Feature Story: Oil Use in the US
Students buzz around the cafeteria as Aubrey Tingler and I discuss her future vehicle choices during lunch, electric versus gasoline. She is a senior at Emory University who is passionate about the Keystone Pipeline and oil use in the United States.
“I’m one of those optimists that thinks if you can make if your voice heard, things will start to happen.” She believes that students can have an influence on the government and preventing oil’s business as usual mentality.
In her opinion, she described the future as mixed energy, and prefers to transition away from oil stating that, “I don’t think digging deeper and causing more environmental degradation is the solution.”
Aubrey is discussing one of today’s hot topics in society – oil use in the United States.On February 24 of this year, President Barack Obama vetoed the construction of the final 60% of the Keystone Pipeline.1
If passed, this pipeline would have connected Canadian tar sands to the Gulf of Mexico. Stretching 2000 miles in total, the pipeline would have transported 830,000 barrels of oil a day.2
This controversial issue has highlighted oil use in the United States, reminding individuals of how they get their energy. Currently, America is the number one user of oil in the world, with roughly 18.9 million barrels of oil that are consumed daily.
Oil is one of the three regularly used fossil fuels, oil, natural gas and coal. America has progressively moved away from coal, due to its environmental consequences, however, the states are still extremely reliant on the oil industry.
The primary uses of oil in the US is transportation, roughly 70% of total use.5 Due to America’s infrastructure and size there is a strong dependency on private vehicles and long travel times. Gasoline, the primary fuel for these vehicles is made from oil.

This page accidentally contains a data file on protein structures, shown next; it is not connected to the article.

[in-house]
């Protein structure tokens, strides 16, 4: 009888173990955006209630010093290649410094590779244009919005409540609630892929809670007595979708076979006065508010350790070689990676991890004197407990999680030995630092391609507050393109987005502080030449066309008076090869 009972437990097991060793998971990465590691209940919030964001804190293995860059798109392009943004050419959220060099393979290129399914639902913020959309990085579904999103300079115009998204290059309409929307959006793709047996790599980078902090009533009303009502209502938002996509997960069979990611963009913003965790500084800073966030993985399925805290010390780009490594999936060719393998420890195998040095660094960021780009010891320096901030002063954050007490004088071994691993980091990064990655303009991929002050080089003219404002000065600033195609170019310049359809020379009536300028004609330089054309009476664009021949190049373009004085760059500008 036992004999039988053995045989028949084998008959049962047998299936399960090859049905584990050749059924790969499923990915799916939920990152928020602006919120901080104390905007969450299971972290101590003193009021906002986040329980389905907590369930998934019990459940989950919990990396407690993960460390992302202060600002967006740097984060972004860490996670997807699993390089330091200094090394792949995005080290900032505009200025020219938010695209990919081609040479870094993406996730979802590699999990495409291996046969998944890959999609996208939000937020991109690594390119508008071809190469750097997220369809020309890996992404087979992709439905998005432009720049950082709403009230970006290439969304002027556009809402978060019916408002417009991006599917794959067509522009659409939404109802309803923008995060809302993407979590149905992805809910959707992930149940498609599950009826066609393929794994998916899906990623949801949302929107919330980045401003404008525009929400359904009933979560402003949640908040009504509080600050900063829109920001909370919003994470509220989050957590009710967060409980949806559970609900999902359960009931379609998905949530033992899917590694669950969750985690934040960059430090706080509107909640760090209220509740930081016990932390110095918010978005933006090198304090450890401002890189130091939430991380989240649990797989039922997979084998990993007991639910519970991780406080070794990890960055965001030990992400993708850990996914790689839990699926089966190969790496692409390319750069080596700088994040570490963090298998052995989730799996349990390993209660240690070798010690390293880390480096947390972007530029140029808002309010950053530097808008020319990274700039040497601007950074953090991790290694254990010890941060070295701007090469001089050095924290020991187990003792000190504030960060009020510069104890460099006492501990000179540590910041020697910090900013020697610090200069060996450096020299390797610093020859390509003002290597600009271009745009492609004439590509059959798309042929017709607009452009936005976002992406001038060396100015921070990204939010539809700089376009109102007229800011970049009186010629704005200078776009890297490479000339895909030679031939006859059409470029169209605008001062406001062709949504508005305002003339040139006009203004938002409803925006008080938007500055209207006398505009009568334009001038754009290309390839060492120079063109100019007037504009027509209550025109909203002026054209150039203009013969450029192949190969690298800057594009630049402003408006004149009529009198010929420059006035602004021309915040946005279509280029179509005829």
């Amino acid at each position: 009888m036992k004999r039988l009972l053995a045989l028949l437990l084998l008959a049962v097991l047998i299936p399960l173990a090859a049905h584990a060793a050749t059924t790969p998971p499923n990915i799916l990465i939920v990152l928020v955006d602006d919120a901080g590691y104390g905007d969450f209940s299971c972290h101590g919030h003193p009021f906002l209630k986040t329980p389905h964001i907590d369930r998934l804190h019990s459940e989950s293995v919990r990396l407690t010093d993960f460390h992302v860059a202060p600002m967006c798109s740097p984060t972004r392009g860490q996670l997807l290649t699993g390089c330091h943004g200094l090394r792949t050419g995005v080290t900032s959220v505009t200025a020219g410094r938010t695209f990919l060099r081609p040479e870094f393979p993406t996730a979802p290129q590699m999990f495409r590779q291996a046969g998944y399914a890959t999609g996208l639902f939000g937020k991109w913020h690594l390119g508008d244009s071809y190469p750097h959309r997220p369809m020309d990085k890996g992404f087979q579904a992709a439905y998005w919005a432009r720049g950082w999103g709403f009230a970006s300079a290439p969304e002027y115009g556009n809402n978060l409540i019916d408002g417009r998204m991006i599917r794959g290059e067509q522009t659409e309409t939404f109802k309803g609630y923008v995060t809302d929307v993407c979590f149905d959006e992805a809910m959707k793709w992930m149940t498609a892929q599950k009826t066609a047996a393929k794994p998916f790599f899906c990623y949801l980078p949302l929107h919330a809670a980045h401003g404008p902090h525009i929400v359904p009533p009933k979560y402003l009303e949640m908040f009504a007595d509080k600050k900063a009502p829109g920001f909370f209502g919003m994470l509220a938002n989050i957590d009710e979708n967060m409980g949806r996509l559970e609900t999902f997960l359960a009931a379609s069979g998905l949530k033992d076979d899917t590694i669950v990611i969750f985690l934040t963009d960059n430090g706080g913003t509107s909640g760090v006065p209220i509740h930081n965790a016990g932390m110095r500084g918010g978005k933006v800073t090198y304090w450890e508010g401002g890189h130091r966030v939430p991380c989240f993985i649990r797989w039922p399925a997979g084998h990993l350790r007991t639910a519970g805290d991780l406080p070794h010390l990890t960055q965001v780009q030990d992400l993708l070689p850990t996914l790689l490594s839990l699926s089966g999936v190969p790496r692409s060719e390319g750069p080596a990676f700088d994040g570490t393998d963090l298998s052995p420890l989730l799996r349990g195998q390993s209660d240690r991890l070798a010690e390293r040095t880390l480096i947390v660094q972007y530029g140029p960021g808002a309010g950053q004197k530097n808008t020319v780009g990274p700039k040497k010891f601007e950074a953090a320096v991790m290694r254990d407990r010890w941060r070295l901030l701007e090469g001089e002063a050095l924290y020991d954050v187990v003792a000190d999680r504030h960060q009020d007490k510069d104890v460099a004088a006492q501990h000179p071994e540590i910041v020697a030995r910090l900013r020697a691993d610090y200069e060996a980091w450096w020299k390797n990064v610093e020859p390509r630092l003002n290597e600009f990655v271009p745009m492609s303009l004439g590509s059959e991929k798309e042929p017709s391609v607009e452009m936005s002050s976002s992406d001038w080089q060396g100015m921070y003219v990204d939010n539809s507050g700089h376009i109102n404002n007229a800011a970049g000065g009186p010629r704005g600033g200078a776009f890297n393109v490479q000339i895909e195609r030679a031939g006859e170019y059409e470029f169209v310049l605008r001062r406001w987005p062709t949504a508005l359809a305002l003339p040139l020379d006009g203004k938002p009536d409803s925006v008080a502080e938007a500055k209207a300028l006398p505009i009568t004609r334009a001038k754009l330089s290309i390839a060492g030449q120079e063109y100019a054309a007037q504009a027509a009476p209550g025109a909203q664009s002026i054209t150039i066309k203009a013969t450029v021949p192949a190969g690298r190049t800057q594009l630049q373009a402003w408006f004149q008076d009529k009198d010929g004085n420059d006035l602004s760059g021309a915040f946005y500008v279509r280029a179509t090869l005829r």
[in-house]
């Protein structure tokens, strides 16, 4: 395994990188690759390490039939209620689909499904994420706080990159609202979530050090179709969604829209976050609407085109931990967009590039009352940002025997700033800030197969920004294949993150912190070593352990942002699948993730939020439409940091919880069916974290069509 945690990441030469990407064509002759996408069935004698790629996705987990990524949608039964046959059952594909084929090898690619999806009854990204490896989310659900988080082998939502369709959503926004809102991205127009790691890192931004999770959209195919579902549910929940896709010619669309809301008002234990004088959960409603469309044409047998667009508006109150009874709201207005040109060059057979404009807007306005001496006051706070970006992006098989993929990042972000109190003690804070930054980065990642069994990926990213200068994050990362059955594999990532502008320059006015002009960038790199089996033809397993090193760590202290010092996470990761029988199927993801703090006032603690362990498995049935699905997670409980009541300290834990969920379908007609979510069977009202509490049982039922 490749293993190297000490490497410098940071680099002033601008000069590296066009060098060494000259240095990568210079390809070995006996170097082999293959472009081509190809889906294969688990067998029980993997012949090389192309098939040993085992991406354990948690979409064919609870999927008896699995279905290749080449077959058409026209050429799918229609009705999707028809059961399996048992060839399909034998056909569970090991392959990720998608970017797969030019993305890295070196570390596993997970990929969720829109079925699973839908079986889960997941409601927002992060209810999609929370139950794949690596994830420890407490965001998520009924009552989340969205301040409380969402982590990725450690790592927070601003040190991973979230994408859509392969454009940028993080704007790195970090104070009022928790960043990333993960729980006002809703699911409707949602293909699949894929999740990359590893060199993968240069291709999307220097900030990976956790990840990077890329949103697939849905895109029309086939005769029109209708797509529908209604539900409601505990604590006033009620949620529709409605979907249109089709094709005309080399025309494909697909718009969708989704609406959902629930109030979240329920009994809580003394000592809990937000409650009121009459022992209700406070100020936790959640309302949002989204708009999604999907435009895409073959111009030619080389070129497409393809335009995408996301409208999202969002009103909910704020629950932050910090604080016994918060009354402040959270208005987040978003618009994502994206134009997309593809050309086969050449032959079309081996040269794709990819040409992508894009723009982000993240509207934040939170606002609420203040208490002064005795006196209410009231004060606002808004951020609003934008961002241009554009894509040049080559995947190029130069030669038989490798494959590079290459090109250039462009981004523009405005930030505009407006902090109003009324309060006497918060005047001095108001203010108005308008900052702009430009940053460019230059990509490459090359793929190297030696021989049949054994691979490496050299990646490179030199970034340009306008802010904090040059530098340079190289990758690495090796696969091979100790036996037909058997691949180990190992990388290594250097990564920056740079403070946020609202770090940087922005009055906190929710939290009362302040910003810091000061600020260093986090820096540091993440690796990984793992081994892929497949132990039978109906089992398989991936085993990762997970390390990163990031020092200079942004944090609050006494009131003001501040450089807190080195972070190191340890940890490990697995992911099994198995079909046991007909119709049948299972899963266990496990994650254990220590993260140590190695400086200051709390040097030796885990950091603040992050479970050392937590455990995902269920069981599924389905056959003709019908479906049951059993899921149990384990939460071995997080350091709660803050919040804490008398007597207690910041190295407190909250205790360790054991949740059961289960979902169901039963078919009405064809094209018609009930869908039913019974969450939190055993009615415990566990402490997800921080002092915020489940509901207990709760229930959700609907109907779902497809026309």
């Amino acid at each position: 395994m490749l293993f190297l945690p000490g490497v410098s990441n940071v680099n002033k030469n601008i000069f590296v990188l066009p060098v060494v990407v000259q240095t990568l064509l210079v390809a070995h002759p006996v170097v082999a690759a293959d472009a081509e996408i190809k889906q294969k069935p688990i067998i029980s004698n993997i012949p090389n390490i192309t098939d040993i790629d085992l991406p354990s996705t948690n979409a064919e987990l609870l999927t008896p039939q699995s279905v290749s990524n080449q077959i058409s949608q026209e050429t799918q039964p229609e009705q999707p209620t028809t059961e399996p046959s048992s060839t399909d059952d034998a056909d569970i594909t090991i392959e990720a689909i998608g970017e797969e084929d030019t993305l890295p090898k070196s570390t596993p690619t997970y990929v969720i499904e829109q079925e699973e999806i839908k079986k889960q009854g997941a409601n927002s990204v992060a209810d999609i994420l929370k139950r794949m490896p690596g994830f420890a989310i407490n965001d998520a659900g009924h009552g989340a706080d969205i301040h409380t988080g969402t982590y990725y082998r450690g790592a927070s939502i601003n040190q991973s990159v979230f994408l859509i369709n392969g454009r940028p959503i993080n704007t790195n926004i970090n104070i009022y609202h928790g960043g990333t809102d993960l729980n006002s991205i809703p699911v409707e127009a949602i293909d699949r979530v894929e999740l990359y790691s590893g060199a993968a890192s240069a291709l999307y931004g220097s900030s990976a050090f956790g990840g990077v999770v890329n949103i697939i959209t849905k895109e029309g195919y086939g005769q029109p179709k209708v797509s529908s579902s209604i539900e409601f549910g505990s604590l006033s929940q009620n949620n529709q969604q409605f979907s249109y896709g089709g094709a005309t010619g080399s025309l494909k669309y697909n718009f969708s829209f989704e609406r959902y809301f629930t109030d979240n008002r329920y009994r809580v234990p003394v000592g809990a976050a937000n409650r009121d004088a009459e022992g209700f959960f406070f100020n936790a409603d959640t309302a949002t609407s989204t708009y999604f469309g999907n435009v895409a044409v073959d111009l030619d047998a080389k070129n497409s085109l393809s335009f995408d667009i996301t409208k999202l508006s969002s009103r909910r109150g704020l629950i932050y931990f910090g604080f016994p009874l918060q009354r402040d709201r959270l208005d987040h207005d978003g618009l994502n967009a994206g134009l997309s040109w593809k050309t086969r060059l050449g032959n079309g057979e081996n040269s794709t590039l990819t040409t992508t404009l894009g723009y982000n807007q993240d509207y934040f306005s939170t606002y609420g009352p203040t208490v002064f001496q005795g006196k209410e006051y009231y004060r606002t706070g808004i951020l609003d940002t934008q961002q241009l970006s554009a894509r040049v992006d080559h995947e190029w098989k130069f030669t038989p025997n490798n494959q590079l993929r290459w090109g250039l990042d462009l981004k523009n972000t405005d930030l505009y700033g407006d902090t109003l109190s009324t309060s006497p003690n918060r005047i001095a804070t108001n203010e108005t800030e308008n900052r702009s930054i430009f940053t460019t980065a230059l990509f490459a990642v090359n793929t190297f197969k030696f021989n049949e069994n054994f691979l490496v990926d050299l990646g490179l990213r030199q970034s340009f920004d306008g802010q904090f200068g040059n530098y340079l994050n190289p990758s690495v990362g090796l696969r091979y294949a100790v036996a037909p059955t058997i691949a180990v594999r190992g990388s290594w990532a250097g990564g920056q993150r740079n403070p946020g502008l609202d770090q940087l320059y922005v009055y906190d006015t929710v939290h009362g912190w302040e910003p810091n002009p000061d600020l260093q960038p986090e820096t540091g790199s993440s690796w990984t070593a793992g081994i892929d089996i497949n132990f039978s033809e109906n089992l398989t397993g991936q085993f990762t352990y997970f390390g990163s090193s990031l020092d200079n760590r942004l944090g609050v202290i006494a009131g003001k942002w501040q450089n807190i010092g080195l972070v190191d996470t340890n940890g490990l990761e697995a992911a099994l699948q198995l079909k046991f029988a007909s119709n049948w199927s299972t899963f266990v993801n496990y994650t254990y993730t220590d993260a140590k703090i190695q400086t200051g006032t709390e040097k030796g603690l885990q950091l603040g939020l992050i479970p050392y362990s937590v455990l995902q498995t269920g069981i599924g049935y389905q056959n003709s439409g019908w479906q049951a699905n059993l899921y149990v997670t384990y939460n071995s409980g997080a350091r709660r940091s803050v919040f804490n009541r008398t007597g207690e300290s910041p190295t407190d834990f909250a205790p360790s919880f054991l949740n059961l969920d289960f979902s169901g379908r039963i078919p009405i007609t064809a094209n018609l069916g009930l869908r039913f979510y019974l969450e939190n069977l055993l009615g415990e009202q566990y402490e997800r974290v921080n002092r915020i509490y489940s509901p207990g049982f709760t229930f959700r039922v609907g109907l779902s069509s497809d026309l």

The concern over oil use is the negative impact on the environment. Oil spills, climate change and the impacts on human health are arguments against oils’ use and production.
This strong reliance on oil, in addition to other fossil fuels, has caused America to lead the way in CO2 emissions. Carbon dioxide is the primary byproduct of oil use. Out of the 32,155 metric tons of CO2 emitted annually, the US is responsible for 5,270 of those.6
Carbon dioxide is an example of a greenhouse gas. These gases include water vapor, methane, and nitrous oxide.4 They act as a blanket, trapping the sun’s heat close to the Earth’s surface. This allows humans to live comfortably with the temperatures on earth.
Currently, average temperatures have climbed roughly 1.4 degrees Fahrenheit.3 By the year 2100 this number is predicted to raise another 2-11.5 degrees Fahrenheit.3 This increase in temperature is due to a parallel increase in these greenhouse gases.